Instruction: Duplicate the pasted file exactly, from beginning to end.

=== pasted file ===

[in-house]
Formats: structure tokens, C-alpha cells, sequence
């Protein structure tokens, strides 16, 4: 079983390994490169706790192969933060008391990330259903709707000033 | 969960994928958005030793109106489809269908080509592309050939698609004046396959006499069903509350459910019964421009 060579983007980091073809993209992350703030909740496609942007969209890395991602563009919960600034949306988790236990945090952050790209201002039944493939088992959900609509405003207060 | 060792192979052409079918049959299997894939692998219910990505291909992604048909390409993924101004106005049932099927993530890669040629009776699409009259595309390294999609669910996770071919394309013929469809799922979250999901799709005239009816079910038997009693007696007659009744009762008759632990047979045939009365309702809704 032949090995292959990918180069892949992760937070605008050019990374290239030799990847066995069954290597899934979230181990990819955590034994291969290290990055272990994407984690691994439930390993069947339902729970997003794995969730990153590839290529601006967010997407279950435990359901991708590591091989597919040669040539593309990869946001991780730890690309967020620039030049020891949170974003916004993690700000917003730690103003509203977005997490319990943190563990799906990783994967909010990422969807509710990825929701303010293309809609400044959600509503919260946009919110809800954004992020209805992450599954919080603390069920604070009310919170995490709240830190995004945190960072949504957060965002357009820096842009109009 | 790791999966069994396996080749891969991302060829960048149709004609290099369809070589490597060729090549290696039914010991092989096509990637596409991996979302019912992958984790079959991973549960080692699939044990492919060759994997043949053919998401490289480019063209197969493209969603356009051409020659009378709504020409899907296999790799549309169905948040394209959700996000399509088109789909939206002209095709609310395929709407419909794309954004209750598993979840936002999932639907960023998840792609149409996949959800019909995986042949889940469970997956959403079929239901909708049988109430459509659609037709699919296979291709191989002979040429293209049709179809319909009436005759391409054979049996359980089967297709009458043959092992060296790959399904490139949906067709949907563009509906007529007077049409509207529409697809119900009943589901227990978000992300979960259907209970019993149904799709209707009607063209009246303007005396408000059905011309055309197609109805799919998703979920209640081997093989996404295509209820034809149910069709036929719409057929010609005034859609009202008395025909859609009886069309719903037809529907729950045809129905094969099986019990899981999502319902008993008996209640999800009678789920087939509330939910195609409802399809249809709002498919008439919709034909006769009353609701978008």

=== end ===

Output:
[in-house]
Formats: structure tokens, C-alpha cells, sequence
């Protein structure tokens, strides 16, 4: 079983390994490169706790192969933060008391990330259903709707000033 | 969960994928958005030793109106489809269908080509592309050939698609004046396959006499069903509350459910019964421009 060579983007980091073809993209992350703030909740496609942007969209890395991602563009919960600034949306988790236990945090952050790209201002039944493939088992959900609509405003207060 | 060792192979052409079918049959299997894939692998219910990505291909992604048909390409993924101004106005049932099927993530890669040629009776699409009259595309390294999609669910996770071919394309013929469809799922979250999901799709005239009816079910038997009693007696007659009744009762008759632990047979045939009365309702809704 032949090995292959990918180069892949992760937070605008050019990374290239030799990847066995069954290597899934979230181990990819955590034994291969290290990055272990994407984690691994439930390993069947339902729970997003794995969730990153590839290529601006967010997407279950435990359901991708590591091989597919040669040539593309990869946001991780730890690309967020620039030049020891949170974003916004993690700000917003730690103003509203977005997490319990943190563990799906990783994967909010990422969807509710990825929701303010293309809609400044959600509503919260946009919110809800954004992020209805992450599954919080603390069920604070009310919170995490709240830190995004945190960072949504957060965002357009820096842009109009 | 790791999966069994396996080749891969991302060829960048149709004609290099369809070589490597060729090549290696039914010991092989096509990637596409991996979302019912992958984790079959991973549960080692699939044990492919060759994997043949053919998401490289480019063209197969493209969603356009051409020659009378709504020409899907296999790799549309169905948040394209959700996000399509088109789909939206002209095709609310395929709407419909794309954004209750598993979840936002999932639907960023998840792609149409996949959800019909995986042949889940469970997956959403079929239901909708049988109430459509659609037709699919296979291709191989002979040429293209049709179809319909009436005759391409054979049996359980089967297709009458043959092992060296790959399904490139949906067709949907563009509906007529007077049409509207529409697809119900009943589901227990978000992300979960259907209970019993149904799709209707009607063209009246303007005396408000059905011309055309197609109805799919998703979920209640081997093989996404295509209820034809149910069709036929719409057929010609005034859609009202008395025909859609009886069309719903037809529907729950045809129905094969099986019990899981999502319902008993008996209640999800009678789920087939509330939910195609409802399809249809709002498919008439919709034909006769009353609701978008």